Those handsome retro looks make these boots versatile enough to wear in town as well as in the country, which goes further to justify the stiffer price tag.
Light weight for leather
The leather needs regular care
Not enough insulation to wear in winter
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Danner’s boots have accrued a hipster fan club for their beautiful looks and their starring role in the 2014 film Wild – but there’s plenty of substance as well as style packed into these all-American boots.
Our favourite model is the Danner Jag, which is a great marriage of fabric and leather. The Jags are pleasingly lightweight at 411g, and a waterproof liner proved weatherproof and breathable enough to work brilliantly in spring, summer and autumn when we tested them in the wild – there’s a reason these boots have been popular since they arrived on the scene in the 80s.
The Jag’s cushioning insoles and light, flexible outer soles are comfortable underfoot, but don’t offer enough grip to deal with rocks, roots and scrambles – these boots will only excel on country lanes and easier routes in the hills. Some reviewers have found Danner’s sizing off-kilter, so it could be worth trying on a few sizes around your usual fit.
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• RRP: $170 (US) / £145.70 (UK)
• Weight (per boot): 411g /14.5oz
• Materials: Nubuck leather and breathable Denier nylon upper; Danner Dry 100% waterproof membrane; low-lugged waffle outsole
• Colours: Steel grey and blue wing teal/Distressed brown and deep teal/Monk’s robe and bossa nova/Midnight/Java and black/Sandy taupe/Brindle and goblin blue/Carbon black/Barley/Brown khaki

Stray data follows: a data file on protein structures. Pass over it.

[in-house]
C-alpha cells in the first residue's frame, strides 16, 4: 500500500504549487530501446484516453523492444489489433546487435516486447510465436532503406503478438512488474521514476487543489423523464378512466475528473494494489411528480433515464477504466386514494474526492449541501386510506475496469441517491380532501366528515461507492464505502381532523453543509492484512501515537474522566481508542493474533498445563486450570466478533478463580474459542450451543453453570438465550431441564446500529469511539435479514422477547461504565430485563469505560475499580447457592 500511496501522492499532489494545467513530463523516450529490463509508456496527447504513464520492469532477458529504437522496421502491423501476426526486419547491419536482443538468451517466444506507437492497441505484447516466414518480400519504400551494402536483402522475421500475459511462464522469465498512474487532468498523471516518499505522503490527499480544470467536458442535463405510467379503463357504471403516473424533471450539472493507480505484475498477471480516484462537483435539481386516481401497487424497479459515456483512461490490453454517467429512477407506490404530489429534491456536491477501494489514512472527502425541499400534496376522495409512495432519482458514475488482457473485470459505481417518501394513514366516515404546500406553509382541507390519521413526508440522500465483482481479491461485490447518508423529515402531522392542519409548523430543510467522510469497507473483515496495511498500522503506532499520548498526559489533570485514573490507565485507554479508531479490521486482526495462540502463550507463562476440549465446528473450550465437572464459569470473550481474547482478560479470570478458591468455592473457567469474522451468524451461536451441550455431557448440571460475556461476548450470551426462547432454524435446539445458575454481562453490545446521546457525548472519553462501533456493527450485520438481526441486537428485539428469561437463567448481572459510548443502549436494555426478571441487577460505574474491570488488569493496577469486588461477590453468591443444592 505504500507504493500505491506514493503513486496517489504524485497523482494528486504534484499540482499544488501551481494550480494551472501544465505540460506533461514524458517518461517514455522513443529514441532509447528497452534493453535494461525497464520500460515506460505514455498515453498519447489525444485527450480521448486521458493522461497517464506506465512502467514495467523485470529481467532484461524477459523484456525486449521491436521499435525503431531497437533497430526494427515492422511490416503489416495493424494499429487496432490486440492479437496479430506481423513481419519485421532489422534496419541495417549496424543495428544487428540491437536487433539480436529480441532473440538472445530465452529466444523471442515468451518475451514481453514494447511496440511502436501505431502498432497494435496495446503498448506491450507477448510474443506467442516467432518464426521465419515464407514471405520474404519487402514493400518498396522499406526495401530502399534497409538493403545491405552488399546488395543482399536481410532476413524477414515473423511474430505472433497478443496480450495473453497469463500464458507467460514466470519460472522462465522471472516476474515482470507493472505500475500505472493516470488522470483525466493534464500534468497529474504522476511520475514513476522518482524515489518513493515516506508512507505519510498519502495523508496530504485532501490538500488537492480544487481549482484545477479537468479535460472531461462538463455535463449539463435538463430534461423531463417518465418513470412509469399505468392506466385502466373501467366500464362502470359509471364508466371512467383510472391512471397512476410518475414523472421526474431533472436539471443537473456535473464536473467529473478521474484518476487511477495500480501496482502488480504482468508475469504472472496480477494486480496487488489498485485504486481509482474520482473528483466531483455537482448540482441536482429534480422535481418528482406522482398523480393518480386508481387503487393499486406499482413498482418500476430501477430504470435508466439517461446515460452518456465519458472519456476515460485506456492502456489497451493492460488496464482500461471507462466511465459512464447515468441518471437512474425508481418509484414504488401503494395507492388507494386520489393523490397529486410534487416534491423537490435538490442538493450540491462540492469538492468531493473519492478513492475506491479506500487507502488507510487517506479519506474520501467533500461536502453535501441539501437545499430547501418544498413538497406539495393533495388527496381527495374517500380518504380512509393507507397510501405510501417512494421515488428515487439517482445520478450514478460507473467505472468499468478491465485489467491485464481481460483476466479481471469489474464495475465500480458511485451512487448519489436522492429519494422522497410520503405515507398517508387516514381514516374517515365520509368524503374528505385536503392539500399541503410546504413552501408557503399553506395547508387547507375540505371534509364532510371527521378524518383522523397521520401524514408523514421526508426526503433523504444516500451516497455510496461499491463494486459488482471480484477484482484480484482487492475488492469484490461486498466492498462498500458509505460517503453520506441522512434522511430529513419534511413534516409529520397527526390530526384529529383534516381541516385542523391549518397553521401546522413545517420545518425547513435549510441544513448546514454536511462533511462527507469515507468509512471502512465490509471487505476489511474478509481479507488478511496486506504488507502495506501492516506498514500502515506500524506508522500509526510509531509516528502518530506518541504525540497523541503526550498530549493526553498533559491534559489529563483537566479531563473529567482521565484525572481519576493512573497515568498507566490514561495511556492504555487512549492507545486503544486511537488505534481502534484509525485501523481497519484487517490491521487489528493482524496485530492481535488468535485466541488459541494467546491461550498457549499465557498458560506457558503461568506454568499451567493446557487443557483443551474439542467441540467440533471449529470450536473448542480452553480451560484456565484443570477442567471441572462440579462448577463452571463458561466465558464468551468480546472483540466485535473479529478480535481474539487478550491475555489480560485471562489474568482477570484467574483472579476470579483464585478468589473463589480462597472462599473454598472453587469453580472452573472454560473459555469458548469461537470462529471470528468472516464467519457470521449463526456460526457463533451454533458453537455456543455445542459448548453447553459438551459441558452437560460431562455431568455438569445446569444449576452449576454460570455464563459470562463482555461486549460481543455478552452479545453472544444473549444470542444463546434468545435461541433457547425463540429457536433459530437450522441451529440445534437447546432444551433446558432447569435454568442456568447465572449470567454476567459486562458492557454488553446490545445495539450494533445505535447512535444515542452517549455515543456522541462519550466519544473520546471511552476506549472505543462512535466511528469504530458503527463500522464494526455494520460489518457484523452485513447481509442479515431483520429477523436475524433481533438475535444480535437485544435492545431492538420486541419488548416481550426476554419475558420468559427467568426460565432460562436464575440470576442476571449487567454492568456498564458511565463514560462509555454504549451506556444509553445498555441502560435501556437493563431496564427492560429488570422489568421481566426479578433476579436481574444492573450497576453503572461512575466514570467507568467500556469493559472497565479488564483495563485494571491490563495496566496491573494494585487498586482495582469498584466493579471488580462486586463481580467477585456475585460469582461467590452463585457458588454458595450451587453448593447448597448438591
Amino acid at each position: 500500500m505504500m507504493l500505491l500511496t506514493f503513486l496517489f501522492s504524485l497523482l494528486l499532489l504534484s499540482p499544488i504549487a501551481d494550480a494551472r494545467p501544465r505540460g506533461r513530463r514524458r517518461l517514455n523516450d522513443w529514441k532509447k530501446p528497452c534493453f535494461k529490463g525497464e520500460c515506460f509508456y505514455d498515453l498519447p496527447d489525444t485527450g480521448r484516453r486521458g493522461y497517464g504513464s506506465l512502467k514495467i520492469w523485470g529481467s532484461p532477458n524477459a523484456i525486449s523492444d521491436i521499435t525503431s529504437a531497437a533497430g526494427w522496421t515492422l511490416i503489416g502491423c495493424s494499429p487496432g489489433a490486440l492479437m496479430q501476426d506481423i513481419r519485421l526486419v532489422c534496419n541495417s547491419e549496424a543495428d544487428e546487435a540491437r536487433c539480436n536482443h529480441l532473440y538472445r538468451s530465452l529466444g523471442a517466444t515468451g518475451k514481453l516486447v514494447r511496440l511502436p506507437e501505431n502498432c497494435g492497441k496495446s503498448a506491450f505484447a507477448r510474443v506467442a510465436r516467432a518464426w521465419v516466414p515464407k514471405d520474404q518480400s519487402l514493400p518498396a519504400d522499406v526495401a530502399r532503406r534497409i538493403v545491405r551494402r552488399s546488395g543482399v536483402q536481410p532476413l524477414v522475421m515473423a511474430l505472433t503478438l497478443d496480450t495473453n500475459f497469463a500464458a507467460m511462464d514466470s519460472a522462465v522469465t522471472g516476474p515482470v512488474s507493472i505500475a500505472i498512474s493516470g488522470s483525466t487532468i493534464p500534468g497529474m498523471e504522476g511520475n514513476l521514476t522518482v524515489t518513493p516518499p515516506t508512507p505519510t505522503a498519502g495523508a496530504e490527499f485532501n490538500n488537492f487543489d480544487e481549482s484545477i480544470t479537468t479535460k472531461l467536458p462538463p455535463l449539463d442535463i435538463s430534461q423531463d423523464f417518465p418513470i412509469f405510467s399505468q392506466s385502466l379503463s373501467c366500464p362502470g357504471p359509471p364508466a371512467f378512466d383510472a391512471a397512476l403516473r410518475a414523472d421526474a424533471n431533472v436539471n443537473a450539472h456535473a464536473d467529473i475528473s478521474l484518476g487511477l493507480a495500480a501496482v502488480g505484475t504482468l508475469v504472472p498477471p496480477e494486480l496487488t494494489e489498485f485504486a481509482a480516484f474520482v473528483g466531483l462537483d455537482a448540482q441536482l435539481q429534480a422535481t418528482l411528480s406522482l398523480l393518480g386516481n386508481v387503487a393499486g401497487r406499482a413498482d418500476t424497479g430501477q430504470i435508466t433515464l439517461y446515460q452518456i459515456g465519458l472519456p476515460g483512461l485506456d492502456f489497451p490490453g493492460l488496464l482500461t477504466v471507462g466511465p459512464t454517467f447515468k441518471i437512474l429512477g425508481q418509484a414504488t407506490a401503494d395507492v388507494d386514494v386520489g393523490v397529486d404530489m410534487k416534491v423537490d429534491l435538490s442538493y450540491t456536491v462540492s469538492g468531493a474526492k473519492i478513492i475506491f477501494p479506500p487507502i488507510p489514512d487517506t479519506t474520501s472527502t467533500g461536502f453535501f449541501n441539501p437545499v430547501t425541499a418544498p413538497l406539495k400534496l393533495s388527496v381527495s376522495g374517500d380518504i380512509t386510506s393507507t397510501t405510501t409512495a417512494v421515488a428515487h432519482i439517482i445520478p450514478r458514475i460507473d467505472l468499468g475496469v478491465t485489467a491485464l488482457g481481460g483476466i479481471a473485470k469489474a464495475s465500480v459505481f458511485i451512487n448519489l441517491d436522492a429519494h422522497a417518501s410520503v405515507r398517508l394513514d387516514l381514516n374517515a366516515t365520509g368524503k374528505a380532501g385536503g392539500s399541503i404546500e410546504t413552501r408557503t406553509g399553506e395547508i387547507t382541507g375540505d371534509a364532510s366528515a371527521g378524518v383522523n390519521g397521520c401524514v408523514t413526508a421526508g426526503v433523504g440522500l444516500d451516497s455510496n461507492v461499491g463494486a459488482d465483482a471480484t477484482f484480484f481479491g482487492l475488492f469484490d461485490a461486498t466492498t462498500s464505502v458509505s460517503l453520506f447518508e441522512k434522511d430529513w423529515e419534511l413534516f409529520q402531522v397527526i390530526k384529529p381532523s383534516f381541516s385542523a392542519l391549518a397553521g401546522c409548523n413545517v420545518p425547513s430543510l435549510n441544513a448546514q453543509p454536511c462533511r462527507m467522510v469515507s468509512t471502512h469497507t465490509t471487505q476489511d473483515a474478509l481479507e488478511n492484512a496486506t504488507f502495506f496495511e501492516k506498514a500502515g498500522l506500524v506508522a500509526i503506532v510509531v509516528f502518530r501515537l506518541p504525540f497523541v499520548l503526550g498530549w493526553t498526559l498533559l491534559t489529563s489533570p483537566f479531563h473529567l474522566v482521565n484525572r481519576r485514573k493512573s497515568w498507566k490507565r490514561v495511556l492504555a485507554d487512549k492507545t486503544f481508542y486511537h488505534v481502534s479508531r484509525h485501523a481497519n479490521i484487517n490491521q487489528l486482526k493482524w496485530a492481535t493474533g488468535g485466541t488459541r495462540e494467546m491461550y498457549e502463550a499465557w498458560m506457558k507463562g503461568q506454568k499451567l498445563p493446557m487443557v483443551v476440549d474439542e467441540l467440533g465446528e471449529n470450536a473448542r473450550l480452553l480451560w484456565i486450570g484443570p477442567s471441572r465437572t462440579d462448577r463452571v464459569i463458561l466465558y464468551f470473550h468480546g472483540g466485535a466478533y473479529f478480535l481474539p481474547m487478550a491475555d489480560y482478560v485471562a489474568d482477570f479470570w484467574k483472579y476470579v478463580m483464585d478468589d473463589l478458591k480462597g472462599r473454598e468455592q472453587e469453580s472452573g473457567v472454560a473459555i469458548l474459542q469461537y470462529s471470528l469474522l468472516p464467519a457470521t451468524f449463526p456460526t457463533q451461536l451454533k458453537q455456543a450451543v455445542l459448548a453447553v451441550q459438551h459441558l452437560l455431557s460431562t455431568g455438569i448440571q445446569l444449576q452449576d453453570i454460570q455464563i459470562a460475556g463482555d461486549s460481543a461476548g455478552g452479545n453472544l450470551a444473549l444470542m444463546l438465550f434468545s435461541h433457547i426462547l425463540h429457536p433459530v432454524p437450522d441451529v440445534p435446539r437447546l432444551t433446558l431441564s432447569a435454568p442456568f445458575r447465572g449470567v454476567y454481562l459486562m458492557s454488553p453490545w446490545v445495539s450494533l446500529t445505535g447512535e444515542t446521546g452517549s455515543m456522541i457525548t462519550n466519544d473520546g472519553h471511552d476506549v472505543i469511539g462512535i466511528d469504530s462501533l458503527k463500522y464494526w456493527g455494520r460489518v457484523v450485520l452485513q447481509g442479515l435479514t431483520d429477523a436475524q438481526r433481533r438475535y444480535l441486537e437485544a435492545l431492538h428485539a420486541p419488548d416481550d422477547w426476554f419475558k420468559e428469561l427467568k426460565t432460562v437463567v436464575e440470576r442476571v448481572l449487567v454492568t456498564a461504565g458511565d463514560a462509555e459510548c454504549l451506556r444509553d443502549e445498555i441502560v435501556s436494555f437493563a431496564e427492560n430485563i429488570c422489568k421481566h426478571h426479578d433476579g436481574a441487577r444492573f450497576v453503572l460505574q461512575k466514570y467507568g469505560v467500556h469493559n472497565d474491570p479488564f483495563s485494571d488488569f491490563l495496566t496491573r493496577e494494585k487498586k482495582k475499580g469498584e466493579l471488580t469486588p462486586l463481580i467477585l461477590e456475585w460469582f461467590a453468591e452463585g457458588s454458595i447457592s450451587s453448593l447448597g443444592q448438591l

• Compatibility: A three-season boot ideal for low-key trails – and versatile enough to wear in town, too
In the field
We tested the Jags while walking in the Lake District in autumn – on test they proved reliably weatherproof, and light and supple enough underfoot to feel comfortable even on long hikes higher up in the fells.
We were also impressed with breathability – your feet won’t overheat even when you’re hiking hard, thanks to an effect mesh lining. The inners soles are particularly comfortable, and were some of the most cushioned we tested – if you’re after a boot with leather looks but more comfort, these are a great choice.
The Jag’s fabric panels do start to look dirty quickly when you’re hiking on wet terrain – if you’re buying these boots for their good looks as much as for their performance, you’ll need to clean them regularly.
An award-winning travel and outdoors journalist, presenter and blogger, Sian regularly writes for The Independent, Evening Standard, BBC Countryfile, Coast, Outdoor Enthusiast and Sunday Times Travel. Life as a hiking, camping, wild-swimming adventure-writer has taken her around the world, exploring Bolivian jungles, kayaking in Greenland, diving with turtles in Australia, climbing mountains in Africa and, in Thailand, learning the hard way that peeing on a jellyfish sting doesn’t help. Her blog, thegirloutdoors.co.uk, champions accessible adventures.
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